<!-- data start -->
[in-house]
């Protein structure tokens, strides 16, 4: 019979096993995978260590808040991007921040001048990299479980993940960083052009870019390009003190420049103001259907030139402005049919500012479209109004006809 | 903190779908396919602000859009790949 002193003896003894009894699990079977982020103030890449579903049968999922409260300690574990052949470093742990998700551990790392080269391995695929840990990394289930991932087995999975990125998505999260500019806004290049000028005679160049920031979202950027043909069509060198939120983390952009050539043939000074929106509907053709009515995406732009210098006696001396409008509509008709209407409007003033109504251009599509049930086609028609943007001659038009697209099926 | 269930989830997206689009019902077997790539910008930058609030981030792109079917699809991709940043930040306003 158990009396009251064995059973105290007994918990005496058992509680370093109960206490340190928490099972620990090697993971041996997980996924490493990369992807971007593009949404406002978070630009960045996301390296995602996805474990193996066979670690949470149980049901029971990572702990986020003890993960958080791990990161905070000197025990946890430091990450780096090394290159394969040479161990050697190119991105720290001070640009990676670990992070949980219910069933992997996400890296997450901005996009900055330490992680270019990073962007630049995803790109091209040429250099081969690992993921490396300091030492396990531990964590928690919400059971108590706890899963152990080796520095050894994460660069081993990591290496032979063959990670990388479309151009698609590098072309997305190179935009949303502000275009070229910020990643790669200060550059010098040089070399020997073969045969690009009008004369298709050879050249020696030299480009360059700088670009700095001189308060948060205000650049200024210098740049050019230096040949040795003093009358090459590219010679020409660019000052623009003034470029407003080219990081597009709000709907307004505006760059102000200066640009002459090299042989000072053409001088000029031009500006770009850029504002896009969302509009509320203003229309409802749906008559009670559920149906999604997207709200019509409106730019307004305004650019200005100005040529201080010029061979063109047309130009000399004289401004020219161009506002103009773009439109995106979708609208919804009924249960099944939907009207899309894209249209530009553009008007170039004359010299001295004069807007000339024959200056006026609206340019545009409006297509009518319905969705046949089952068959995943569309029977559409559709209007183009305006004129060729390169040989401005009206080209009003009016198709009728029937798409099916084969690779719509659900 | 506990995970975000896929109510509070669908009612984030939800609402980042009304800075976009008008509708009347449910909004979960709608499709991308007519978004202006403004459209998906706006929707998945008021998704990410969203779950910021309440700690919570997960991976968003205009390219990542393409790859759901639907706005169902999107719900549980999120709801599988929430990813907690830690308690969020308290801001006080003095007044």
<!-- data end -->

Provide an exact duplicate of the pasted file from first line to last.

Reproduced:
[in-house]
């Protein structure tokens, strides 16, 4: 019979096993995978260590808040991007921040001048990299479980993940960083052009870019390009003190420049103001259907030139402005049919500012479209109004006809 | 903190779908396919602000859009790949 002193003896003894009894699990079977982020103030890449579903049968999922409260300690574990052949470093742990998700551990790392080269391995695929840990990394289930991932087995999975990125998505999260500019806004290049000028005679160049920031979202950027043909069509060198939120983390952009050539043939000074929106509907053709009515995406732009210098006696001396409008509509008709209407409007003033109504251009599509049930086609028609943007001659038009697209099926 | 269930989830997206689009019902077997790539910008930058609030981030792109079917699809991709940043930040306003 158990009396009251064995059973105290007994918990005496058992509680370093109960206490340190928490099972620990090697993971041996997980996924490493990369992807971007593009949404406002978070630009960045996301390296995602996805474990193996066979670690949470149980049901029971990572702990986020003890993960958080791990990161905070000197025990946890430091990450780096090394290159394969040479161990050697190119991105720290001070640009990676670990992070949980219910069933992997996400890296997450901005996009900055330490992680270019990073962007630049995803790109091209040429250099081969690992993921490396300091030492396990531990964590928690919400059971108590706890899963152990080796520095050894994460660069081993990591290496032979063959990670990388479309151009698609590098072309997305190179935009949303502000275009070229910020990643790669200060550059010098040089070399020997073969045969690009009008004369298709050879050249020696030299480009360059700088670009700095001189308060948060205000650049200024210098740049050019230096040949040795003093009358090459590219010679020409660019000052623009003034470029407003080219990081597009709000709907307004505006760059102000200066640009002459090299042989000072053409001088000029031009500006770009850029504002896009969302509009509320203003229309409802749906008559009670559920149906999604997207709200019509409106730019307004305004650019200005100005040529201080010029061979063109047309130009000399004289401004020219161009506002103009773009439109995106979708609208919804009924249960099944939907009207899309894209249209530009553009008007170039004359010299001295004069807007000339024959200056006026609206340019545009409006297509009518319905969705046949089952068959995943569309029977559409559709209007183009305006004129060729390169040989401005009206080209009003009016198709009728029937798409099916084969690779719509659900 | 506990995970975000896929109510509070669908009612984030939800609402980042009304800075976009008008509708009347449910909004979960709608499709991308007519978004202006403004459209998906706006929707998945008021998704990410969203779950910021309440700690919570997960991976968003205009390219990542393409790859759901639907706005169902999107719900549980999120709801599988929430990813907690830690308690969020308290801001006080003095007044």